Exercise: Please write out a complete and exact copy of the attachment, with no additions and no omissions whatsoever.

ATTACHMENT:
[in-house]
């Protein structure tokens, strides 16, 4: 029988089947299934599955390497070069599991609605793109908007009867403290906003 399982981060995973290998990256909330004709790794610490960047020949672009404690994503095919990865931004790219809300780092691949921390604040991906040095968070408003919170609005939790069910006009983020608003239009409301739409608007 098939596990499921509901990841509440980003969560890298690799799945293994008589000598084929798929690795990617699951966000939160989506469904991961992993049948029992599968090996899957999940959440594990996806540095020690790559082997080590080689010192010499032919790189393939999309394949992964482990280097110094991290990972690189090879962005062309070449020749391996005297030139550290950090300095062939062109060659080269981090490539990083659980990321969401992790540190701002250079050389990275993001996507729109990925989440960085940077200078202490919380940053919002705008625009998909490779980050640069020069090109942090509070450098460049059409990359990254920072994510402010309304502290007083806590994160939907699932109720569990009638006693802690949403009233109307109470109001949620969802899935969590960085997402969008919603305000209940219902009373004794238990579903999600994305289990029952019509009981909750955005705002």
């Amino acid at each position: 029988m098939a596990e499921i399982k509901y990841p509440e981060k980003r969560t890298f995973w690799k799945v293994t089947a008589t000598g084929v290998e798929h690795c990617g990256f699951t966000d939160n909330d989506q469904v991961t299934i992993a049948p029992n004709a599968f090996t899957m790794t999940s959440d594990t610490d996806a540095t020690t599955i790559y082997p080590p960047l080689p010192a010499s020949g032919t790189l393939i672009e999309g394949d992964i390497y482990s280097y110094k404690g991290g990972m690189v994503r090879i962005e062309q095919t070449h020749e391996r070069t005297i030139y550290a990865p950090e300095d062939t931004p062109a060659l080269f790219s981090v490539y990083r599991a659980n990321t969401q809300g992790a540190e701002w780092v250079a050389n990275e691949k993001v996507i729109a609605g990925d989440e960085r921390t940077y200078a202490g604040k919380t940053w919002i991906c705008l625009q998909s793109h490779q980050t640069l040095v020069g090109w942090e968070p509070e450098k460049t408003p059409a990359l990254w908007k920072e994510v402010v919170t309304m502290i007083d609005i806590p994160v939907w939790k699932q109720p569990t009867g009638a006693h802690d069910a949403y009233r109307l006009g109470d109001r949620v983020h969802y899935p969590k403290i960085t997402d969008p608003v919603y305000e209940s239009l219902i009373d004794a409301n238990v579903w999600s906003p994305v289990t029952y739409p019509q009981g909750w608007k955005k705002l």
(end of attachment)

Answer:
[in-house]
């Protein structure tokens, strides 16, 4: 029988089947299934599955390497070069599991609605793109908007009867403290906003 399982981060995973290998990256909330004709790794610490960047020949672009404690994503095919990865931004790219809300780092691949921390604040991906040095968070408003919170609005939790069910006009983020608003239009409301739409608007 098939596990499921509901990841509440980003969560890298690799799945293994008589000598084929798929690795990617699951966000939160989506469904991961992993049948029992599968090996899957999940959440594990996806540095020690790559082997080590080689010192010499032919790189393939999309394949992964482990280097110094991290990972690189090879962005062309070449020749391996005297030139550290950090300095062939062109060659080269981090490539990083659980990321969401992790540190701002250079050389990275993001996507729109990925989440960085940077200078202490919380940053919002705008625009998909490779980050640069020069090109942090509070450098460049059409990359990254920072994510402010309304502290007083806590994160939907699932109720569990009638006693802690949403009233109307109470109001949620969802899935969590960085997402969008919603305000209940219902009373004794238990579903999600994305289990029952019509009981909750955005705002």
């Amino acid at each position: 029988m098939a596990e499921i399982k509901y990841p509440e981060k980003r969560t890298f995973w690799k799945v293994t089947a008589t000598g084929v290998e798929h690795c990617g990256f699951t966000d939160n909330d989506q469904v991961t299934i992993a049948p029992n004709a599968f090996t899957m790794t999940s959440d594990t610490d996806a540095t020690t599955i790559y082997p080590p960047l080689p010192a010499s020949g032919t790189l393939i672009e999309g394949d992964i390497y482990s280097y110094k404690g991290g990972m690189v994503r090879i962005e062309q095919t070449h020749e391996r070069t005297i030139y550290a990865p950090e300095d062939t931004p062109a060659l080269f790219s981090v490539y990083r599991a659980n990321t969401q809300g992790a540190e701002w780092v250079a050389n990275e691949k993001v996507i729109a609605g990925d989440e960085r921390t940077y200078a202490g604040k919380t940053w919002i991906c705008l625009q998909s793109h490779q980050t640069l040095v020069g090109w942090e968070p509070e450098k460049t408003p059409a990359l990254w908007k920072e994510v402010v919170t309304m502290i007083d609005i806590p994160v939907w939790k699932q109720p569990t009867g009638a006693h802690d069910a949403y009233r109307l006009g109470d109001r949620v983020h969802y899935p969590k403290i960085t997402d969008p608003v919603y305000e209940s239009l219902i009373d004794a409301n238990v579903w999600s906003p994305v289990t029952y739409p019509q009981g909750w608007k955005k705002l």